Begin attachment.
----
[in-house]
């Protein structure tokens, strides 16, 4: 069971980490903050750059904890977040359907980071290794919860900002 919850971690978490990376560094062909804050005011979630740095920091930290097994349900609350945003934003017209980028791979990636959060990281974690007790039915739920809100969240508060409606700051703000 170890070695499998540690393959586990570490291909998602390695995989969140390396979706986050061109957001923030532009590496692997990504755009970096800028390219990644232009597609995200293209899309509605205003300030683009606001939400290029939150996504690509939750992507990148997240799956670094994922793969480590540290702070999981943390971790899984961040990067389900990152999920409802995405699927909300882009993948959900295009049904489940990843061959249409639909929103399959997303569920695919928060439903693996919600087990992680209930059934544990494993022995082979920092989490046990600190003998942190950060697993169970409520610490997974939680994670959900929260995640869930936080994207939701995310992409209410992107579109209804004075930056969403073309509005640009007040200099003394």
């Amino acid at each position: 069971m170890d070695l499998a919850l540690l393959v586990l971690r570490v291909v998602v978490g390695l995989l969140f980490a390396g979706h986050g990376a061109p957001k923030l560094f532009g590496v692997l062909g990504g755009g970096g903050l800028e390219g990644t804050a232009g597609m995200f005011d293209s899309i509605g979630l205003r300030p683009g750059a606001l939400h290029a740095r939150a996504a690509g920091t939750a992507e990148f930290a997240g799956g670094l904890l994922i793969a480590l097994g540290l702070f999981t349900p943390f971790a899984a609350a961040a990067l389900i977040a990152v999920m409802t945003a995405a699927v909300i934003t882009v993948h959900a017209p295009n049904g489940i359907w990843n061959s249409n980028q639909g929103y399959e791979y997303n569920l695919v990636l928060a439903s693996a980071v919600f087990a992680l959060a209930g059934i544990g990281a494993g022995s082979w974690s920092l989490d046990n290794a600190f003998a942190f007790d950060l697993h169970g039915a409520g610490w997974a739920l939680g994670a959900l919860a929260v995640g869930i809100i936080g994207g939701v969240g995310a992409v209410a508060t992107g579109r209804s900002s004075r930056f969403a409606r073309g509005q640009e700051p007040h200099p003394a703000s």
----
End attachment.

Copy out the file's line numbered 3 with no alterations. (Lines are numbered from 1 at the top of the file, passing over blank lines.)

């Amino acid at each position: 069971m170890d070695l499998a919850l540690l393959v586990l971690r570490v291909v998602v978490g390695l995989l969140f980490a390396g979706h986050g990376a061109p957001k923030l560094f532009g590496v692997l062909g990504g755009g970096g903050l800028e390219g990644t804050a232009g597609m995200f005011d293209s899309i509605g979630l205003r300030p683009g750059a606001l939400h290029a740095r939150a996504a690509g920091t939750a992507e990148f930290a997240g799956g670094l904890l994922i793969a480590l097994g540290l702070f999981t349900p943390f971790a899984a609350a961040a990067l389900i977040a990152v999920m409802t945003a995405a699927v909300i934003t882009v993948h959900a017209p295009n049904g489940i359907w990843n061959s249409n980028q639909g929103y399959e791979y997303n569920l695919v990636l928060a439903s693996a980071v919600f087990a992680l959060a209930g059934i544990g990281a494993g022995s082979w974690s920092l989490d046990n290794a600190f003998a942190f007790d950060l697993h169970g039915a409520g610490w997974a739920l939680g994670a959900l919860a929260v995640g869930i809100i936080g994207g939701v969240g995310a992409v209410a508060t992107g579109r209804s900002s004075r930056f969403a409606r073309g509005q640009e700051p007040h200099p003394a703000s």